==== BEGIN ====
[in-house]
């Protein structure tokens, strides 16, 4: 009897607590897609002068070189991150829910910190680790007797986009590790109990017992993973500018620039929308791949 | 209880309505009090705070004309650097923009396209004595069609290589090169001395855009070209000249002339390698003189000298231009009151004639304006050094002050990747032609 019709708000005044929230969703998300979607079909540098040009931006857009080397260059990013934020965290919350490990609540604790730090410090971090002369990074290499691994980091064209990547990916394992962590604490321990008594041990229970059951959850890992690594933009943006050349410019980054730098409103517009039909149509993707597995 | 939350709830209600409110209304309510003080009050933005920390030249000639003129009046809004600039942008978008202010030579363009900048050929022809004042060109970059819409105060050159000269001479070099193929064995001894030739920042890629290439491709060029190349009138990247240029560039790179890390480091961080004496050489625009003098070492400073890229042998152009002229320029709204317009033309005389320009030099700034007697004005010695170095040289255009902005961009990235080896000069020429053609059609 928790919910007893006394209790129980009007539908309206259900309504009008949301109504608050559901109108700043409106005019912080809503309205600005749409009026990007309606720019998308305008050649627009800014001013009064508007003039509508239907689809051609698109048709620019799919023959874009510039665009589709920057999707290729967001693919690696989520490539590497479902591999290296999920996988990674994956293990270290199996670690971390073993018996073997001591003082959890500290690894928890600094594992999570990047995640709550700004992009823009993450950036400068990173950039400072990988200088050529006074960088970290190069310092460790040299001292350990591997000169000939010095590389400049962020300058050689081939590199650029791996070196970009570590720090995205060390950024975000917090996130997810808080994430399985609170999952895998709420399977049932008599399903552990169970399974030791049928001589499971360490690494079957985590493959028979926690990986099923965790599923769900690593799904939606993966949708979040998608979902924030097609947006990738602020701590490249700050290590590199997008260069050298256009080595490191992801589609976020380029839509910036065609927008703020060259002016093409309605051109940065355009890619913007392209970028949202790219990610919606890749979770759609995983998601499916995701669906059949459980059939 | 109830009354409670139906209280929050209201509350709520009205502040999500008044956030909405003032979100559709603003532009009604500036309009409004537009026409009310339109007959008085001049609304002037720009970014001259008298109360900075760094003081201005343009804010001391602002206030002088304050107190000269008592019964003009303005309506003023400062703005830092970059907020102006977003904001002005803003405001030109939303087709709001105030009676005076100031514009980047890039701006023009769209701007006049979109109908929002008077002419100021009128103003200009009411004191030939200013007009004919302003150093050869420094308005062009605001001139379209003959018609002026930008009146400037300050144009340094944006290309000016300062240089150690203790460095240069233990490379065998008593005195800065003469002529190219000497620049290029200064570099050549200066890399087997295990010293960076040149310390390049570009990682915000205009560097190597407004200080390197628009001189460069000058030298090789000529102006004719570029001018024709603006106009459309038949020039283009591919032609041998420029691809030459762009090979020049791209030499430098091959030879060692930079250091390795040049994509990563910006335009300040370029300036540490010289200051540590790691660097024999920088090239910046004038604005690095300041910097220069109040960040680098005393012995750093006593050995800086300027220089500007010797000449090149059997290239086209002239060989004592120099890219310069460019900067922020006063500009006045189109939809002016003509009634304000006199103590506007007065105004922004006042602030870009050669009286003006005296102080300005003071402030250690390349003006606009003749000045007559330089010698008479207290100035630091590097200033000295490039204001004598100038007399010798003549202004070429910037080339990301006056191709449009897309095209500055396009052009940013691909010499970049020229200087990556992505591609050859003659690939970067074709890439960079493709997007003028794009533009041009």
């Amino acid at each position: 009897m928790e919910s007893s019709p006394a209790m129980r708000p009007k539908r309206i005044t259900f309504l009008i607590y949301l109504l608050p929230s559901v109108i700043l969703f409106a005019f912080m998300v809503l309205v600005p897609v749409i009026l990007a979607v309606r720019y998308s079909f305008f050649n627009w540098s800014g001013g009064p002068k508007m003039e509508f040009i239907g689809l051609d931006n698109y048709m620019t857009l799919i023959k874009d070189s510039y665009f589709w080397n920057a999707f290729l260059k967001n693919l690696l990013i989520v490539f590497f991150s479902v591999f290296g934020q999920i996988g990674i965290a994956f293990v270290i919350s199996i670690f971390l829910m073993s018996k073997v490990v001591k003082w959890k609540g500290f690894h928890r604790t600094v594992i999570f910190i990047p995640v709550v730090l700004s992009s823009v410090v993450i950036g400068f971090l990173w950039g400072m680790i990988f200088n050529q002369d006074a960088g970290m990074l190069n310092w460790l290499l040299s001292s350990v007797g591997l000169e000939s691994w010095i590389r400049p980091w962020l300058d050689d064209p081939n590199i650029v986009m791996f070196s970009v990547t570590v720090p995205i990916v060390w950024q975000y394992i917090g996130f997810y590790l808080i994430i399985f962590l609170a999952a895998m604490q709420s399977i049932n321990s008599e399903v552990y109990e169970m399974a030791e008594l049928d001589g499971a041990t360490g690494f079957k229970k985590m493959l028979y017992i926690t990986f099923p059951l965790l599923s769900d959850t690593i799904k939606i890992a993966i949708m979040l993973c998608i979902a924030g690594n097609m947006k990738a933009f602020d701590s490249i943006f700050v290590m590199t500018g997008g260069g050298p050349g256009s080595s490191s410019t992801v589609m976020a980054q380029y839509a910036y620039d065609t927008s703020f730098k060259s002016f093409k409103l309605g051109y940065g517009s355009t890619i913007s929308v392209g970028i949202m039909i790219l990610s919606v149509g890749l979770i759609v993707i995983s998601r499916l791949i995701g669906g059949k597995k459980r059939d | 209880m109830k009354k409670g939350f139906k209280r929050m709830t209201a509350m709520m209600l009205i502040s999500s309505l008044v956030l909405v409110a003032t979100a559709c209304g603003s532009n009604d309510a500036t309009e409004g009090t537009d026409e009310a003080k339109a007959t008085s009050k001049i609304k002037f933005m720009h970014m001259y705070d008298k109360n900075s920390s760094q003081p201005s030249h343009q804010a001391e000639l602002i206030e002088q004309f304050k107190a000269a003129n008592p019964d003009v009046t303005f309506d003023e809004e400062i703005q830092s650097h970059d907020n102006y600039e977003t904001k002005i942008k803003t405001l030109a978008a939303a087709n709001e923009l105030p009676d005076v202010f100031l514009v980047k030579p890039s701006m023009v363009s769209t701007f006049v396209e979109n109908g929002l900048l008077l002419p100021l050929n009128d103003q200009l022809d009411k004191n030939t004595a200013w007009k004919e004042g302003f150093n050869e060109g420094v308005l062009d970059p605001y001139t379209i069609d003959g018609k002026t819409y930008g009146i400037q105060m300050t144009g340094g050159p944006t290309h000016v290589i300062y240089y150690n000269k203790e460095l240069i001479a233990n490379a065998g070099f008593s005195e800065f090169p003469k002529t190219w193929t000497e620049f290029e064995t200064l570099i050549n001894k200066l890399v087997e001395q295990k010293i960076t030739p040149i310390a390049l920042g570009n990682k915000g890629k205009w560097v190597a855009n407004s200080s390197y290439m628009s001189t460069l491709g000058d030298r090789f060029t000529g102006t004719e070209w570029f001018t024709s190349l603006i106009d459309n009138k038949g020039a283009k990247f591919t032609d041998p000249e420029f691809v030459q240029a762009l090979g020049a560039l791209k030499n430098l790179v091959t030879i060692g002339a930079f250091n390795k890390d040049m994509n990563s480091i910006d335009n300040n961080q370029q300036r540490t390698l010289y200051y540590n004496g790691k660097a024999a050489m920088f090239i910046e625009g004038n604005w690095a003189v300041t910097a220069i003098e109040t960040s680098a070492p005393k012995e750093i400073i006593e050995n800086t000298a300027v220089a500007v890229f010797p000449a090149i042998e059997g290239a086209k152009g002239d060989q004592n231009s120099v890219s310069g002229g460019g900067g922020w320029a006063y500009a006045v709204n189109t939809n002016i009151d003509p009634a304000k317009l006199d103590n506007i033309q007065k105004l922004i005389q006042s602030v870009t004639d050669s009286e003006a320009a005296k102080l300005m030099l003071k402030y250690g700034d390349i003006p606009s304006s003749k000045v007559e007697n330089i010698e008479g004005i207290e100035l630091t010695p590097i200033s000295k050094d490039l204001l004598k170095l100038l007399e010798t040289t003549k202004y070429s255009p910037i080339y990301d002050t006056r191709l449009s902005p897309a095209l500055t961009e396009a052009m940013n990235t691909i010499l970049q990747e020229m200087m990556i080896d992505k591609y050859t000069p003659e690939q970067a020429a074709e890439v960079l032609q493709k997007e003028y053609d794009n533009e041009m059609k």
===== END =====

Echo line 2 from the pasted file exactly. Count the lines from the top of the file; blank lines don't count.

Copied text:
């Protein structure tokens, strides 16, 4: 009897607590897609002068070189991150829910910190680790007797986009590790109990017992993973500018620039929308791949 | 209880309505009090705070004309650097923009396209004595069609290589090169001395855009070209000249002339390698003189000298231009009151004639304006050094002050990747032609 019709708000005044929230969703998300979607079909540098040009931006857009080397260059990013934020965290919350490990609540604790730090410090971090002369990074290499691994980091064209990547990916394992962590604490321990008594041990229970059951959850890992690594933009943006050349410019980054730098409103517009039909149509993707597995 | 939350709830209600409110209304309510003080009050933005920390030249000639003129009046809004600039942008978008202010030579363009900048050929022809004042060109970059819409105060050159000269001479070099193929064995001894030739920042890629290439491709060029190349009138990247240029560039790179890390480091961080004496050489625009003098070492400073890229042998152009002229320029709204317009033309005389320009030099700034007697004005010695170095040289255009902005961009990235080896000069020429053609059609 928790919910007893006394209790129980009007539908309206259900309504009008949301109504608050559901109108700043409106005019912080809503309205600005749409009026990007309606720019998308305008050649627009800014001013009064508007003039509508239907689809051609698109048709620019799919023959874009510039665009589709920057999707290729967001693919690696989520490539590497479902591999290296999920996988990674994956293990270290199996670690971390073993018996073997001591003082959890500290690894928890600094594992999570990047995640709550700004992009823009993450950036400068990173950039400072990988200088050529006074960088970290190069310092460790040299001292350990591997000169000939010095590389400049962020300058050689081939590199650029791996070196970009570590720090995205060390950024975000917090996130997810808080994430399985609170999952895998709420399977049932008599399903552990169970399974030791049928001589499971360490690494079957985590493959028979926690990986099923965790599923769900690593799904939606993966949708979040998608979902924030097609947006990738602020701590490249700050290590590199997008260069050298256009080595490191992801589609976020380029839509910036065609927008703020060259002016093409309605051109940065355009890619913007392209970028949202790219990610919606890749979770759609995983998601499916995701669906059949459980059939 | 109830009354409670139906209280929050209201509350709520009205502040999500008044956030909405003032979100559709603003532009009604500036309009409004537009026409009310339109007959008085001049609304002037720009970014001259008298109360900075760094003081201005343009804010001391602002206030002088304050107190000269008592019964003009303005309506003023400062703005830092970059907020102006977003904001002005803003405001030109939303087709709001105030009676005076100031514009980047890039701006023009769209701007006049979109109908929002008077002419100021009128103003200009009411004191030939200013007009004919302003150093050869420094308005062009605001001139379209003959018609002026930008009146400037300050144009340094944006290309000016300062240089150690203790460095240069233990490379065998008593005195800065003469002529190219000497620049290029200064570099050549200066890399087997295990010293960076040149310390390049570009990682915000205009560097190597407004200080390197628009001189460069000058030298090789000529102006004719570029001018024709603006106009459309038949020039283009591919032609041998420029691809030459762009090979020049791209030499430098091959030879060692930079250091390795040049994509990563910006335009300040370029300036540490010289200051540590790691660097024999920088090239910046004038604005690095300041910097220069109040960040680098005393012995750093006593050995800086300027220089500007010797000449090149059997290239086209002239060989004592120099890219310069460019900067922020006063500009006045189109939809002016003509009634304000006199103590506007007065105004922004006042602030870009050669009286003006005296102080300005003071402030250690390349003006606009003749000045007559330089010698008479207290100035630091590097200033000295490039204001004598100038007399010798003549202004070429910037080339990301006056191709449009897309095209500055396009052009940013691909010499970049020229200087990556992505591609050859003659690939970067074709890439960079493709997007003028794009533009041009």